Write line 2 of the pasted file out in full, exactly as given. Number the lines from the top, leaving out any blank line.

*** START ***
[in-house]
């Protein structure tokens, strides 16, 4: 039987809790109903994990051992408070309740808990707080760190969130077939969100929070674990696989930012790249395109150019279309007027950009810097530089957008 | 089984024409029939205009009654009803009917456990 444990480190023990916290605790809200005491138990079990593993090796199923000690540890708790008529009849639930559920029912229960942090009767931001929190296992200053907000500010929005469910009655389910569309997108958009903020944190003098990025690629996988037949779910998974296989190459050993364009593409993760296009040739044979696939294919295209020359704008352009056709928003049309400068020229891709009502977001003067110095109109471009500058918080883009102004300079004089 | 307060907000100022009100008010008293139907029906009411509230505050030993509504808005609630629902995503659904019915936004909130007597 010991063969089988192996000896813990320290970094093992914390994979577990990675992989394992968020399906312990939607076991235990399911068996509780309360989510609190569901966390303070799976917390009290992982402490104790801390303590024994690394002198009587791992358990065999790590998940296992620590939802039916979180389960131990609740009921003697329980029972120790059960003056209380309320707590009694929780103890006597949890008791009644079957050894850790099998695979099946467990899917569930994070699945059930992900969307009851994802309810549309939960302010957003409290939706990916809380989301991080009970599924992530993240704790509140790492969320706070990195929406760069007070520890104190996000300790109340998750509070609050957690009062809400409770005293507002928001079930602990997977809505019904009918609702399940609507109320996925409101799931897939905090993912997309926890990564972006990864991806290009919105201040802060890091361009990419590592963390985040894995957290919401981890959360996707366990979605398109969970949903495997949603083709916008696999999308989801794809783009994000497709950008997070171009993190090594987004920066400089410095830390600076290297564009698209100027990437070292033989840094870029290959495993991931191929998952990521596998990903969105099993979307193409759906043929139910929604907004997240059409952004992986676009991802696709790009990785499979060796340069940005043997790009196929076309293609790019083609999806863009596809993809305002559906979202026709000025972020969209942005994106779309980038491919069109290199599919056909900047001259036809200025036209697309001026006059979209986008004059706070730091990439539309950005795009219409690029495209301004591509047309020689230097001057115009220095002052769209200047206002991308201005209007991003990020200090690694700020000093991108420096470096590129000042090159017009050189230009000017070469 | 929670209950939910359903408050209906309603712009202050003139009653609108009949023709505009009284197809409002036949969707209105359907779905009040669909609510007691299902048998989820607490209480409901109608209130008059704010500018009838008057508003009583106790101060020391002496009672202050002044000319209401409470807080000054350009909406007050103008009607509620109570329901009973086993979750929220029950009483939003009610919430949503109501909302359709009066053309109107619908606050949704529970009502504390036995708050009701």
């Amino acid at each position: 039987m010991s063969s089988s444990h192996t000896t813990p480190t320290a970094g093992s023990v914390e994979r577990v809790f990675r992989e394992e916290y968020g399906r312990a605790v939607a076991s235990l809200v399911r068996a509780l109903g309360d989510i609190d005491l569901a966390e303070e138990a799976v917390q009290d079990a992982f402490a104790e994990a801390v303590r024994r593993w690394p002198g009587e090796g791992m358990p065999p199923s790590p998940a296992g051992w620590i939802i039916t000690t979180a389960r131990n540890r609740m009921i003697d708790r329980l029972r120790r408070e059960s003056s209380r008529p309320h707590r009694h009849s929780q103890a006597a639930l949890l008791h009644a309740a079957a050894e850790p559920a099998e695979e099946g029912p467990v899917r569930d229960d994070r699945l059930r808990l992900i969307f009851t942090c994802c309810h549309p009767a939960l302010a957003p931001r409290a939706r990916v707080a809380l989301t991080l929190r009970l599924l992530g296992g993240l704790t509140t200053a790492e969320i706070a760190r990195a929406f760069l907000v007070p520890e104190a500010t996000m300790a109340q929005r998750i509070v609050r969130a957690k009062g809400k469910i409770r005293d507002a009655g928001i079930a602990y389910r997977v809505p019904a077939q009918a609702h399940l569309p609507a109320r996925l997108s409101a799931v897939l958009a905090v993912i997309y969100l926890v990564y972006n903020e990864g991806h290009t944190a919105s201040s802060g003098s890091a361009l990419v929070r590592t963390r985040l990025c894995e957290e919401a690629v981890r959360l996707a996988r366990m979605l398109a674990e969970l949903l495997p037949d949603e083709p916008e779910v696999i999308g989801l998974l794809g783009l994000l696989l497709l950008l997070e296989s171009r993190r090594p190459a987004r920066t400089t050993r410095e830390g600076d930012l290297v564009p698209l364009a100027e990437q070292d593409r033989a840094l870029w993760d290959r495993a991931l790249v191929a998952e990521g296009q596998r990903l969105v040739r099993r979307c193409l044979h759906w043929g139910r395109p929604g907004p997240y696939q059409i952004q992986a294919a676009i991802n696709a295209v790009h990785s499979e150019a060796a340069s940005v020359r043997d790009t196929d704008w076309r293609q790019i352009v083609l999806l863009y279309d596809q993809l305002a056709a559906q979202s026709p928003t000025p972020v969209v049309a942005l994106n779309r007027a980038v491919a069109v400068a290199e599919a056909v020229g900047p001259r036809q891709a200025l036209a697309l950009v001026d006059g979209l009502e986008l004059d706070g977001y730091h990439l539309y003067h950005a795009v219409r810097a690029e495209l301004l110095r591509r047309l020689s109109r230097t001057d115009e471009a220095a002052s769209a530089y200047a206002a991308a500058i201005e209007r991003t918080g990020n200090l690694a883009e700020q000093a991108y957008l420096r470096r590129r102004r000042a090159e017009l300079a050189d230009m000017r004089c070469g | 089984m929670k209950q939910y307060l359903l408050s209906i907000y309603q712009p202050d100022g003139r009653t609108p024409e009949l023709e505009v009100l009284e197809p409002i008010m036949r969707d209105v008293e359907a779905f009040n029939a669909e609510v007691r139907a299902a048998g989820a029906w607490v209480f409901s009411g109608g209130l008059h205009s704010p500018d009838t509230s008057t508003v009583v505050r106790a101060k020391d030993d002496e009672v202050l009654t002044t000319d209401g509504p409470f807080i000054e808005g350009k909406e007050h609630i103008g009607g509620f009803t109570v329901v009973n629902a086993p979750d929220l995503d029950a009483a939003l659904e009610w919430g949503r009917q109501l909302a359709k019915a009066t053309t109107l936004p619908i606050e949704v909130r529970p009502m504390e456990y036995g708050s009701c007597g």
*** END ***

């Protein structure tokens, strides 16, 4: 039987809790109903994990051992408070309740808990707080760190969130077939969100929070674990696989930012790249395109150019279309007027950009810097530089957008 | 089984024409029939205009009654009803009917456990 444990480190023990916290605790809200005491138990079990593993090796199923000690540890708790008529009849639930559920029912229960942090009767931001929190296992200053907000500010929005469910009655389910569309997108958009903020944190003098990025690629996988037949779910998974296989190459050993364009593409993760296009040739044979696939294919295209020359704008352009056709928003049309400068020229891709009502977001003067110095109109471009500058918080883009102004300079004089 | 307060907000100022009100008010008293139907029906009411509230505050030993509504808005609630629902995503659904019915936004909130007597 010991063969089988192996000896813990320290970094093992914390994979577990990675992989394992968020399906312990939607076991235990399911068996509780309360989510609190569901966390303070799976917390009290992982402490104790801390303590024994690394002198009587791992358990065999790590998940296992620590939802039916979180389960131990609740009921003697329980029972120790059960003056209380309320707590009694929780103890006597949890008791009644079957050894850790099998695979099946467990899917569930994070699945059930992900969307009851994802309810549309939960302010957003409290939706990916809380989301991080009970599924992530993240704790509140790492969320706070990195929406760069007070520890104190996000300790109340998750509070609050957690009062809400409770005293507002928001079930602990997977809505019904009918609702399940609507109320996925409101799931897939905090993912997309926890990564972006990864991806290009919105201040802060890091361009990419590592963390985040894995957290919401981890959360996707366990979605398109969970949903495997949603083709916008696999999308989801794809783009994000497709950008997070171009993190090594987004920066400089410095830390600076290297564009698209100027990437070292033989840094870029290959495993991931191929998952990521596998990903969105099993979307193409759906043929139910929604907004997240059409952004992986676009991802696709790009990785499979060796340069940005043997790009196929076309293609790019083609999806863009596809993809305002559906979202026709000025972020969209942005994106779309980038491919069109290199599919056909900047001259036809200025036209697309001026006059979209986008004059706070730091990439539309950005795009219409690029495209301004591509047309020689230097001057115009220095002052769209200047206002991308201005209007991003990020200090690694700020000093991108420096470096590129000042090159017009050189230009000017070469 | 929670209950939910359903408050209906309603712009202050003139009653609108009949023709505009009284197809409002036949969707209105359907779905009040669909609510007691299902048998989820607490209480409901109608209130008059704010500018009838008057508003009583106790101060020391002496009672202050002044000319209401409470807080000054350009909406007050103008009607509620109570329901009973086993979750929220029950009483939003009610919430949503109501909302359709009066053309109107619908606050949704529970009502504390036995708050009701």